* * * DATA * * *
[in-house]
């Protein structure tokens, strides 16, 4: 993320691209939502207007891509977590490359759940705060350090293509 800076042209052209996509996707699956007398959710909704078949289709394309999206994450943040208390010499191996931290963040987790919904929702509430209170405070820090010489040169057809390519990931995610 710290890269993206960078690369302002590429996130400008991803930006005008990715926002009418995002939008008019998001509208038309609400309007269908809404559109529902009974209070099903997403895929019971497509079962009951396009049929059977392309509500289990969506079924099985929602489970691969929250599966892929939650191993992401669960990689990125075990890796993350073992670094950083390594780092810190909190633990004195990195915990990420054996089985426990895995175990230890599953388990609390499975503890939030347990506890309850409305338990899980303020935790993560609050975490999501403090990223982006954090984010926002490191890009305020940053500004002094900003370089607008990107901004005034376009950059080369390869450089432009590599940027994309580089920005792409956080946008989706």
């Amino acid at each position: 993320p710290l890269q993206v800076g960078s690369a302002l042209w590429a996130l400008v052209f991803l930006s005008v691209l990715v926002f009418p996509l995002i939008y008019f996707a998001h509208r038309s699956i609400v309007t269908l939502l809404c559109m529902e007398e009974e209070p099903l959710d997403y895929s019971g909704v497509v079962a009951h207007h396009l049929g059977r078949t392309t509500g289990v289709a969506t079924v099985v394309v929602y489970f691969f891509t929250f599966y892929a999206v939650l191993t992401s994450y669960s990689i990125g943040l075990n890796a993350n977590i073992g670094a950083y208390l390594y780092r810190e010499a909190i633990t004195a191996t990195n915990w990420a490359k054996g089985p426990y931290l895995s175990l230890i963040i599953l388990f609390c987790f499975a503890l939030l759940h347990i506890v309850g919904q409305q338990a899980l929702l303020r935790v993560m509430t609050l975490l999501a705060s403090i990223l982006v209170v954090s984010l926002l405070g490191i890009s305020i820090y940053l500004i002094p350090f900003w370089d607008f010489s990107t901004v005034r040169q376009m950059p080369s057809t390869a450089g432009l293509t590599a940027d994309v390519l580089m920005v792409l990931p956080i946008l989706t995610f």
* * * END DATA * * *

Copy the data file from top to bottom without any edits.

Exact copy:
[in-house]
């Protein structure tokens, strides 16, 4: 993320691209939502207007891509977590490359759940705060350090293509 800076042209052209996509996707699956007398959710909704078949289709394309999206994450943040208390010499191996931290963040987790919904929702509430209170405070820090010489040169057809390519990931995610 710290890269993206960078690369302002590429996130400008991803930006005008990715926002009418995002939008008019998001509208038309609400309007269908809404559109529902009974209070099903997403895929019971497509079962009951396009049929059977392309509500289990969506079924099985929602489970691969929250599966892929939650191993992401669960990689990125075990890796993350073992670094950083390594780092810190909190633990004195990195915990990420054996089985426990895995175990230890599953388990609390499975503890939030347990506890309850409305338990899980303020935790993560609050975490999501403090990223982006954090984010926002490191890009305020940053500004002094900003370089607008990107901004005034376009950059080369390869450089432009590599940027994309580089920005792409956080946008989706």
């Amino acid at each position: 993320p710290l890269q993206v800076g960078s690369a302002l042209w590429a996130l400008v052209f991803l930006s005008v691209l990715v926002f009418p996509l995002i939008y008019f996707a998001h509208r038309s699956i609400v309007t269908l939502l809404c559109m529902e007398e009974e209070p099903l959710d997403y895929s019971g909704v497509v079962a009951h207007h396009l049929g059977r078949t392309t509500g289990v289709a969506t079924v099985v394309v929602y489970f691969f891509t929250f599966y892929a999206v939650l191993t992401s994450y669960s990689i990125g943040l075990n890796a993350n977590i073992g670094a950083y208390l390594y780092r810190e010499a909190i633990t004195a191996t990195n915990w990420a490359k054996g089985p426990y931290l895995s175990l230890i963040i599953l388990f609390c987790f499975a503890l939030l759940h347990i506890v309850g919904q409305q338990a899980l929702l303020r935790v993560m509430t609050l975490l999501a705060s403090i990223l982006v209170v954090s984010l926002l405070g490191i890009s305020i820090y940053l500004i002094p350090f900003w370089d607008f010489s990107t901004v005034r040169q376009m950059p080369s057809t390869a450089g432009l293509t590599a940027d994309v390519l580089m920005v792409l990931p956080i946008l989706t995610f």